This one is a little tricky to explain and maybe even a little vague, but our rooster just carried himself differently than the other two chickens. He stood taller than the others and walked with his chest puffed out a little more. It was this sort of "I-rule-the-chicken-tractor" way he stood and walked.
"Betsy" was our favorite of the chickens -- he/she was the friendliest of our three birds. Whenever we checked the brooder, he was the one to always poke his head up curiously, as if he were saying hello. He wasn't skittish or shy with us ever -- he was definitely the bravest one of the group. He also never pecked any of us -- not even my baby, who loves to stick dandelion leaves (along with his little chubby fingers) through the chicken wire to feed them.
That said, he was nice to us, but not so nice to the other chickens. As the chickens got older, we noticed that "Betsy" was pretty pushy with them, chasing them around the tractor, herding them up into the hen-house (as pictured above), hogging food whenever we fed them snacks (he would run right up to them and snatch whatever was sticking out of their beaks), pecking them, and, frankly, just being a bully. As he got older we also...um...saw him putting the moves on the hens. (Maybe that was what all the squawking was about. The couple times I saw this happen, the hens were not at all happy about his advances.)
7. Other Features (i.e., the ones I've read about but didn't really see with our rooster)
There are some other indicators to help you distinguish a hen from a rooster, but I've read that these are the less reliable indicators. One feature can be the comb (roosters have bigger/wider combs -- this wasn't so helpful in our case since Easter Eggers have wider pea combs no matter what sex they are). Another indicator is spurs on the back of the legs. However, this isn't really the best way to distinguish either because I've read that some hens have little spur buds on the back of their legs, too. I've read also that rooster legs are often thicker than hen legs, but this is can be misleading because different chickens come in different sizes.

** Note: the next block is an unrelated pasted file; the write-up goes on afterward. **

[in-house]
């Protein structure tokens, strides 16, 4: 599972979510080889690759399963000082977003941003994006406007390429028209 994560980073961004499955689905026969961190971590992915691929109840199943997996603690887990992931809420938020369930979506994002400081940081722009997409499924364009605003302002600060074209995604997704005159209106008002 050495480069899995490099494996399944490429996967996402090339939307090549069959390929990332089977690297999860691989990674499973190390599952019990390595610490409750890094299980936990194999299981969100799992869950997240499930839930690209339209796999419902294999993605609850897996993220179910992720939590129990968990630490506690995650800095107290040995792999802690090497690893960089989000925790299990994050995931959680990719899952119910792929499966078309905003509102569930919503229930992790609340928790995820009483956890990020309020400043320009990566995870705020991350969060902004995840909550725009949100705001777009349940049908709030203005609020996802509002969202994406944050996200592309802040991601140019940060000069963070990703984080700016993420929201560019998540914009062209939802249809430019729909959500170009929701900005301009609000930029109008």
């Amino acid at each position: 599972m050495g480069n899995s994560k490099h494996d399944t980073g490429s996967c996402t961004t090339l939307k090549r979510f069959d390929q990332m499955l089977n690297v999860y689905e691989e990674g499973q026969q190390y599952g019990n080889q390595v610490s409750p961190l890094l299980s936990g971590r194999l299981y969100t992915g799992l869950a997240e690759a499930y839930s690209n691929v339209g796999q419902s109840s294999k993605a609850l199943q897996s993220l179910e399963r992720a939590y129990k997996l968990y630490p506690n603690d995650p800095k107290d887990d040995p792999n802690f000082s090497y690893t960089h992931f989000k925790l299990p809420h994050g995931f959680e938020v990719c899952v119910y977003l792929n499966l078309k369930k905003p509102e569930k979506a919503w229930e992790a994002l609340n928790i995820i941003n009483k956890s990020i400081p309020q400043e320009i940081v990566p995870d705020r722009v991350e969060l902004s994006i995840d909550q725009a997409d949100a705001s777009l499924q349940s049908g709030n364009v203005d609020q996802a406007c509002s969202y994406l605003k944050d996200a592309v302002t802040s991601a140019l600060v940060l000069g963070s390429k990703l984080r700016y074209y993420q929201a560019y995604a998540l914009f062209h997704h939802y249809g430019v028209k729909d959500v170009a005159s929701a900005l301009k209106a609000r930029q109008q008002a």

Maybe you noticed that I've been referring to our rooster in the past tense. Before I got our chickens, I checked with the city for any sort of rules and regulations regarding backyard poultry. One thing they told me: no roosters in residential areas. Ross the Rooster had to go. My brother offered to give him a good home...in his stomach. We didn't want to go that route, but we were prepared to do that if needs be. Just as I was about to tell my brother to come pick him up, someone from our church told me she had a friend who would take him. I'm happy to report that Ross is living on a farm now -- he gets to roam in the pasture and crow to his heart's content. The people we gave him to also happen to have eight hens. Basically, life is pretty good for our rooster friend.
Is there anything I missed? I'm new to chicken raising and welcome any further wisdom on this topic.